Oversight diligence might be entirely different if it were the MCO’s money flying out the door. Emphasis must be on the front end of oversight and not on the back end of money recovery, a typical toxic policy called “pay-and-chase.”
Further, Medicaid is jointly funded by both the individual states and the federal government. Each state receives from the federal government a matching amount equal to 1:1, 1:2, or 1:3, depending on the state’s poverty level. This can often represent a significant influx of federal dollars into a state.
Federal government dollars may be viewed as supportive of a state “jobs program.” This federal money presents a state with a disincentive to “kill the golden goose” by “over” enforcement of Medicaid violations. A few dishonest Medicaid providers may be challenged, and a handful disbarred from serving the program. However, few state authorities want to truly clamp down on cheats and risk turning off the spigot of federal money flow.
As a result, states may retain MCOs that provide little to no oversight of Medicaid expenditures. This is currently at the heart of litigation between the State of Texas and Xerox. In effect because of federal matching Medicaid funding, every United States taxpayer was defrauded by the dental Medicaid fiasco in Texas.
There exists little incentive for MCOs to chase overpayments to healthcare providers, whether determined to be fraud and abuse or otherwise. In simple fact, it’s not their money. When MCOs were offered a finder’s fee, the report demonstrated a greater effort by MCOs to recover taxpayer money.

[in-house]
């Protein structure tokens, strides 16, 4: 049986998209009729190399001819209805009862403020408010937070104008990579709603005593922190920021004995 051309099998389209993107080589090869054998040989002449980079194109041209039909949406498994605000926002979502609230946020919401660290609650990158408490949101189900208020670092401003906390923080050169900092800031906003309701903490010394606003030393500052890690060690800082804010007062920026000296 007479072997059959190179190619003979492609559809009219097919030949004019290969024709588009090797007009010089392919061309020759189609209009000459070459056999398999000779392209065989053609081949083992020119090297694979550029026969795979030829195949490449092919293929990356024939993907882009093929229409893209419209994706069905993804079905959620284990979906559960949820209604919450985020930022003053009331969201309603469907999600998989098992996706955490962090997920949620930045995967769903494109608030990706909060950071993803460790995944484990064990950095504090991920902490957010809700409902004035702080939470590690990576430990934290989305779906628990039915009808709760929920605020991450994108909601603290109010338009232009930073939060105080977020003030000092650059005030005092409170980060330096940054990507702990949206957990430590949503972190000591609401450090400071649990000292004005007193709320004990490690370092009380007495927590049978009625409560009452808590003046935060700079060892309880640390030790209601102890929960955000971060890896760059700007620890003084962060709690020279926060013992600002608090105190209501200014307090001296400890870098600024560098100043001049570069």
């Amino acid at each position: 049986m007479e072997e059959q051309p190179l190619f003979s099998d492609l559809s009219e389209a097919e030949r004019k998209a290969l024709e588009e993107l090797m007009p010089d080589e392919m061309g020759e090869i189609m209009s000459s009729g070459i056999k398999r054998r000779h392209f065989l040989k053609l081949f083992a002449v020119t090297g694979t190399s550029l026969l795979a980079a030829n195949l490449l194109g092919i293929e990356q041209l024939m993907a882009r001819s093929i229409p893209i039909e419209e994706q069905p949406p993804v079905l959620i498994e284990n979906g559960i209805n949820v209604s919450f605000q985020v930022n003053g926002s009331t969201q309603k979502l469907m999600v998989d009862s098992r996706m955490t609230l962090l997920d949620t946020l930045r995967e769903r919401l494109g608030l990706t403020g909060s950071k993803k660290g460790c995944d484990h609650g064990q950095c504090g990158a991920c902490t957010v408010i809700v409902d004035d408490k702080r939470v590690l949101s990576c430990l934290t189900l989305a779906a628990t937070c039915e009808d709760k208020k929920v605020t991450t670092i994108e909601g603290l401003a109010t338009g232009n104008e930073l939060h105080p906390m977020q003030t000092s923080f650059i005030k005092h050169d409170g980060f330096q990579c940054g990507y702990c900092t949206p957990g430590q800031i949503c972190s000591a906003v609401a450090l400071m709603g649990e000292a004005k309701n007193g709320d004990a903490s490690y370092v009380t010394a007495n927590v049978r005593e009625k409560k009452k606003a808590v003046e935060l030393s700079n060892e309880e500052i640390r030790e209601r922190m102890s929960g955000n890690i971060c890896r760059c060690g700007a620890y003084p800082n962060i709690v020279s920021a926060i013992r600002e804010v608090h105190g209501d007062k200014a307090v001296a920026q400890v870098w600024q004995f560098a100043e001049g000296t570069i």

The HHS-OIG report also encouraged state government training of MCO staff “for improving identification and referral of fraud and abuse.” One might get into the “blind-leading-the-blind” argument.
That aside, MCOs are retained for substantial sums of money to do the job at hand. They are expected to employ adequate staffing of licensed healthcare professionals, as well as fully trained and certified healthcare auditors. Unfortunately, that’s not often the case.
If auditors from the insurance industry routinely reject bogus claims and red-flag suspect providers, Medicaid MCOs should be expected to perform similarly. The fact that Medicaid MCOs routinely fail to engage adequate staffing in numbers and training reflects negatively on the entire administration of the Medicaid program. It seems ludicrous to assume that state government training sessions could “pick up the pieces,” as recommended in the report.
United States taxpayers truly desire to assist the disadvantaged with adequate healthcare. However, they reasonably expect their funding not to be wasted or defrauded. In pursuit of those goals, the federal HHS-OIG offers a report of purported solutions.
Unfortunately, these “solutions” are seemingly like a Band-Aid on an open gunshot wound. The Medicaid program is far more broken than many admit. Moreover, too many powerful and moneyed entities profit from a broken Medicaid program at the expense of taxpayers and the poor and disabled.